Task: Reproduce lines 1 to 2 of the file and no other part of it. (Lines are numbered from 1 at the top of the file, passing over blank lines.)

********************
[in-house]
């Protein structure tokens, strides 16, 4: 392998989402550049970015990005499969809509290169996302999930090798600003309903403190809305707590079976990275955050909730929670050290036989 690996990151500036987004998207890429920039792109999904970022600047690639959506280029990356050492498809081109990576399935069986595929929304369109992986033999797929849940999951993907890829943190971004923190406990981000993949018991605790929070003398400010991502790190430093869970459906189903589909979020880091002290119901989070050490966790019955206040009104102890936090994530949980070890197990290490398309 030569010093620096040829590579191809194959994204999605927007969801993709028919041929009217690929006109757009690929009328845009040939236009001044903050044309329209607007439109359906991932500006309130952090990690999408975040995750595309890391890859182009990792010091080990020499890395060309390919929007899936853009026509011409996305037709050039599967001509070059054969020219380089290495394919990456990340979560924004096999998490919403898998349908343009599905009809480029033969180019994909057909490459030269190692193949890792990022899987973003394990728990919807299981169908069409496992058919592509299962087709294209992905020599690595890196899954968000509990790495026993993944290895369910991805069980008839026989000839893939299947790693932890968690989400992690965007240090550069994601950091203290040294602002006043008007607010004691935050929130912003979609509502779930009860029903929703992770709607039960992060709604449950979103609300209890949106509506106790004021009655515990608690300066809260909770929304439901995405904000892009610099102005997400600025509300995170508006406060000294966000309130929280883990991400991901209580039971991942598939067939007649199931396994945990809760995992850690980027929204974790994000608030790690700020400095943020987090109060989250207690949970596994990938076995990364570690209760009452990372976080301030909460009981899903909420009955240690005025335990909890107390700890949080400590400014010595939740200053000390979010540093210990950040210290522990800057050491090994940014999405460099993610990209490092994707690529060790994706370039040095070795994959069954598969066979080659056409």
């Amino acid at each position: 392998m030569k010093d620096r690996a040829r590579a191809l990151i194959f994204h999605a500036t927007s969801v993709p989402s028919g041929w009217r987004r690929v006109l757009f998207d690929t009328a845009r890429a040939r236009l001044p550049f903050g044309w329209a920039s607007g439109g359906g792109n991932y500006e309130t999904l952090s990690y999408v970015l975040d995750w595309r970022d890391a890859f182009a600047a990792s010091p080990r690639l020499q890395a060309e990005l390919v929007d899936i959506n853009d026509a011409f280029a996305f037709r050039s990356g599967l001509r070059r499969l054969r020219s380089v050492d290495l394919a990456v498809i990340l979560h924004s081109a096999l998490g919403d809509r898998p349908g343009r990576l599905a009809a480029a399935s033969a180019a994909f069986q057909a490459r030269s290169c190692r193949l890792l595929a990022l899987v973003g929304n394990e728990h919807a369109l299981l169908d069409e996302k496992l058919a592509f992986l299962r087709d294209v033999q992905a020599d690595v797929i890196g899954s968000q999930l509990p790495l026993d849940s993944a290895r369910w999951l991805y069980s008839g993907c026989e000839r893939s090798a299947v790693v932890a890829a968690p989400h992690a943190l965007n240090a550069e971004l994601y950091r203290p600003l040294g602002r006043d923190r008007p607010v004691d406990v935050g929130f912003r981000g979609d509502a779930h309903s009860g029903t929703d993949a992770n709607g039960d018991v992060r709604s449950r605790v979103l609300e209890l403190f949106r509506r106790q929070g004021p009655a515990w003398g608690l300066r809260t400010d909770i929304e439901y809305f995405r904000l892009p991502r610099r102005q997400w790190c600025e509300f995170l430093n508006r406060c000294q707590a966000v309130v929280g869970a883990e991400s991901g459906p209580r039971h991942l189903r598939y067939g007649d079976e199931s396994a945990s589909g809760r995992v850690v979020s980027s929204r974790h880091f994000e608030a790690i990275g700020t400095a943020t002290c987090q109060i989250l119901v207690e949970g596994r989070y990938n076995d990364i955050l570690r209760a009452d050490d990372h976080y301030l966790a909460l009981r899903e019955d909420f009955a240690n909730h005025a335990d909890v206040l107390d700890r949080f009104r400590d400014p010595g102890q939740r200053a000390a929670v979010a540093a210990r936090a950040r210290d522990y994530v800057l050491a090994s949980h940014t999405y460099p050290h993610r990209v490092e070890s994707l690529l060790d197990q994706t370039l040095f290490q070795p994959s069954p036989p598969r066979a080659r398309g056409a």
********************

[in-house]
């Protein structure tokens, strides 16, 4: 392998989402550049970015990005499969809509290169996302999930090798600003309903403190809305707590079976990275955050909730929670050290036989 690996990151500036987004998207890429920039792109999904970022600047690639959506280029990356050492498809081109990576399935069986595929929304369109992986033999797929849940999951993907890829943190971004923190406990981000993949018991605790929070003398400010991502790190430093869970459906189903589909979020880091002290119901989070050490966790019955206040009104102890936090994530949980070890197990290490398309 030569010093620096040829590579191809194959994204999605927007969801993709028919041929009217690929006109757009690929009328845009040939236009001044903050044309329209607007439109359906991932500006309130952090990690999408975040995750595309890391890859182009990792010091080990020499890395060309390919929007899936853009026509011409996305037709050039599967001509070059054969020219380089290495394919990456990340979560924004096999998490919403898998349908343009599905009809480029033969180019994909057909490459030269190692193949890792990022899987973003394990728990919807299981169908069409496992058919592509299962087709294209992905020599690595890196899954968000509990790495026993993944290895369910991805069980008839026989000839893939299947790693932890968690989400992690965007240090550069994601950091203290040294602002006043008007607010004691935050929130912003979609509502779930009860029903929703992770709607039960992060709604449950979103609300209890949106509506106790004021009655515990608690300066809260909770929304439901995405904000892009610099102005997400600025509300995170508006406060000294966000309130929280883990991400991901209580039971991942598939067939007649199931396994945990809760995992850690980027929204974790994000608030790690700020400095943020987090109060989250207690949970596994990938076995990364570690209760009452990372976080301030909460009981899903909420009955240690005025335990909890107390700890949080400590400014010595939740200053000390979010540093210990950040210290522990800057050491090994940014999405460099993610990209490092994707690529060790994706370039040095070795994959069954598969066979080659056409």